The 10 Things I’ll Miss About Japan–No.01: Karaoke 2


singing karaoke

There’s nothing quite like piling into a karaoke room with a few friends to sing your heart out after a night of drinking. Grab the touchscreen input, search for your favorite songs, add them to the line up, and rock out until you sound like a 50-year smoker at the end of the night.

Things I’ll Miss #1: Karaoke

#2: Daiko

#3: Purikura

#4: Cherry Picking

#5: Health Care

#6: Kaitenzushi

#7: The Ghibli Effect

#8: Onsen

#9: Conbini

#10: Matsuri

Going to karaoke in Japan is so much more than standing up on stage in front of a lonely mic to serenade a bar full of unappreciative strangers. While there are bars (called “snacks”) that offer karaoke as a side attraction to drinking, there are dozens of places that specialize in karaoke as the main entertainment.

Karaoke places in Japan offer rooms of varying size that you can use for a set fee per hour per person. The fee changes depending on when you go–normally it’s cheaper in the afternoon, and more expensive in the evening and on weekends. We try to aim for “free time,” which means that after a certain time (usually about 11 PM) you pay a flat fee (¥1500 or so per person) and can stay in the room up to the cut-off (usually about 6 AM the next morning). Some companies even offer themed rooms or costumes you can borrow free of charge to wear to really add to the atmosphere of rock stardom.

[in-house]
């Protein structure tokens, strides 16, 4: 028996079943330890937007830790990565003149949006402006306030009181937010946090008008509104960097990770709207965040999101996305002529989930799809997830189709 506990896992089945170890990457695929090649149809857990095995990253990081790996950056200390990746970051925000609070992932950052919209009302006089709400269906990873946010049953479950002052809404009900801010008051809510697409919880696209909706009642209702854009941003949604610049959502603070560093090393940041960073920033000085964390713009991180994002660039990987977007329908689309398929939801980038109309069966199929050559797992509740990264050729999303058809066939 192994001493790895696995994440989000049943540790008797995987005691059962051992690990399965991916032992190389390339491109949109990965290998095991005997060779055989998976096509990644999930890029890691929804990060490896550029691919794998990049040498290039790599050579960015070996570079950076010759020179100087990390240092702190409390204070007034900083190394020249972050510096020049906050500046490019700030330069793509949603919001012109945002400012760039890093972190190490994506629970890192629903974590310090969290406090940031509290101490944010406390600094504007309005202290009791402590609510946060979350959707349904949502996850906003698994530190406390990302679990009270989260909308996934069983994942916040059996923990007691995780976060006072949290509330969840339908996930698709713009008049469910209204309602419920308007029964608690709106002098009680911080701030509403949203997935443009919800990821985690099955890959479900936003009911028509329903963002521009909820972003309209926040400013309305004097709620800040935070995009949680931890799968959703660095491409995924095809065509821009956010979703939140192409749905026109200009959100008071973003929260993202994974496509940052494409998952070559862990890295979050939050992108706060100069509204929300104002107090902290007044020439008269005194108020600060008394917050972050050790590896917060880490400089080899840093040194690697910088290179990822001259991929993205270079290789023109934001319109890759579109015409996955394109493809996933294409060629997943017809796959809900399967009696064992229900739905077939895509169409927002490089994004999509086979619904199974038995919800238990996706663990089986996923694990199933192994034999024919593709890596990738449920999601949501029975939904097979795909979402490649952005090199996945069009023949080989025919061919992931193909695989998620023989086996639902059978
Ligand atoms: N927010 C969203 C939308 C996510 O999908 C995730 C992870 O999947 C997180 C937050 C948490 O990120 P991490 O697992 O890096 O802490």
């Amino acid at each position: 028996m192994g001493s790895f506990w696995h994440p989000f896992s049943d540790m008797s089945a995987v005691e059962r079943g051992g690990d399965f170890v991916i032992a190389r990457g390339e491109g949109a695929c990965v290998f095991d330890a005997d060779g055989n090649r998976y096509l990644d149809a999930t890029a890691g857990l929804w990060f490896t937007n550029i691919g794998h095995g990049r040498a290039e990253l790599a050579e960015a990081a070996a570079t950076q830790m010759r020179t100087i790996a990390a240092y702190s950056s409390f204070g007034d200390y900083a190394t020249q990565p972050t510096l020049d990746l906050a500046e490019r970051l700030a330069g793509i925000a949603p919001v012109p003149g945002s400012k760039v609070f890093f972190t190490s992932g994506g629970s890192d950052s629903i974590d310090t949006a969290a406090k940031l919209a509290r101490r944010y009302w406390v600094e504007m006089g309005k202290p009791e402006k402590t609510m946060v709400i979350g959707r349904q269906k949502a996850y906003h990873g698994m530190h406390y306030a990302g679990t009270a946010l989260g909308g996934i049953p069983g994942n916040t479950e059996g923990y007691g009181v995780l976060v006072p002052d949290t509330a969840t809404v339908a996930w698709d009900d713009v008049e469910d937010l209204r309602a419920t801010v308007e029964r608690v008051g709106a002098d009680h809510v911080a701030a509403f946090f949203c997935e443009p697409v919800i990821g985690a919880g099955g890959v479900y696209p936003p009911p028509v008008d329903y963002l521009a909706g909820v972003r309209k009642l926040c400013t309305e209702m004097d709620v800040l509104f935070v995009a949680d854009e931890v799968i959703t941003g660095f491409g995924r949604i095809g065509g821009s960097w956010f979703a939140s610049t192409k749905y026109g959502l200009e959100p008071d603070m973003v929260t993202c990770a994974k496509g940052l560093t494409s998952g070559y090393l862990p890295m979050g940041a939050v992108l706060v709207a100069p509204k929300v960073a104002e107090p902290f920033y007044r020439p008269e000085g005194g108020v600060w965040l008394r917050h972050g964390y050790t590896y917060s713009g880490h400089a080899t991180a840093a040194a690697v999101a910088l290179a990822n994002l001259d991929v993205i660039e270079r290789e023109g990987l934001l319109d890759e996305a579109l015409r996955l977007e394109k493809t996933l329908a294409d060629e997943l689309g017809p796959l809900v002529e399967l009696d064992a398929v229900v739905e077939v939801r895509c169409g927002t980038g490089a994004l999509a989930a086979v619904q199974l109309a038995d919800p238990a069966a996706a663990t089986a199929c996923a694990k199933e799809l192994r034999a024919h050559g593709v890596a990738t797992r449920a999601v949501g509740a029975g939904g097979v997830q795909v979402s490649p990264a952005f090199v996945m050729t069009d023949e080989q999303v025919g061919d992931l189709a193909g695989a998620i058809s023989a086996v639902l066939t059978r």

karaoke room

Jeff and I actually spent the night in a karaoke room about two years ago after we couldn’t find any hotels or hostels to take us last minute when we were rained out of our tent at Summer Sonic in Osaka. This is the next best thing to internet cafes when it comes to finding emergency accommodation in Japan, and it’s not actually that uncomfortable to sleep on the couches. The doors don’t lock, but there’s very little worry about someone coming into the room unannounced, so privacy isn’t an issue. Not that I would recommend doing anything in a karaoke room beyond singing or sleeping, of course.

karaoke room menu

Most karaoke places also offer a pretty good menu of food and drink (alcoholic and otherwise). They offer all-you-can-drink specials, drink bars, and set courses for parties. Normally we order a la carte since by the time we get to karaoke we’ve already had our fill of alcohol, but karaoke and all-you-can-drink tend to go hand in hand.

singing karaoke

Of course, you can be completely sober and still have a blast too. Some karaoke places offer free soft-serve ice cream as part of their drink bars; one of my go-to karaoke drinks is a drink bar coffee float.

friends at karaoke

You search for songs using a wireless touchscreen pad with an attached stylus. There are options to search by artist name, song name, or you can go through the list of recently popular songs.

Singing Japanese songs at karaoke is a great way to train your reading skills if you’re studying Japanese, but there are also plenty of English songs available too. They range from recent pop hits to oldies but goodies. Sometimes the original music video accompanies the song in the background, but more often than not it’s ridiculous stock footage that looks like it was filmed in the 80s or early 90s.

karaoke-5

Some of our favorites to sing are Bohemian Rhapsody,  Sweet Caroline, and Don’t Stop Believin’. Everyone jumps in for these songs, and we wouldn’t have it any other way. Singing solo or as part of a duet is great too, but for songs like these (especially Bohemian Rhapsody), it’s only fun if everyone is hollering at the top of their lungs. Backstreet Boys, Spice Girls, and Disney songs are also staples of our line-up, and are inevitably preceded by loud, drunken cries of nostalgia.

What’s your favorite song to sing at karaoke?


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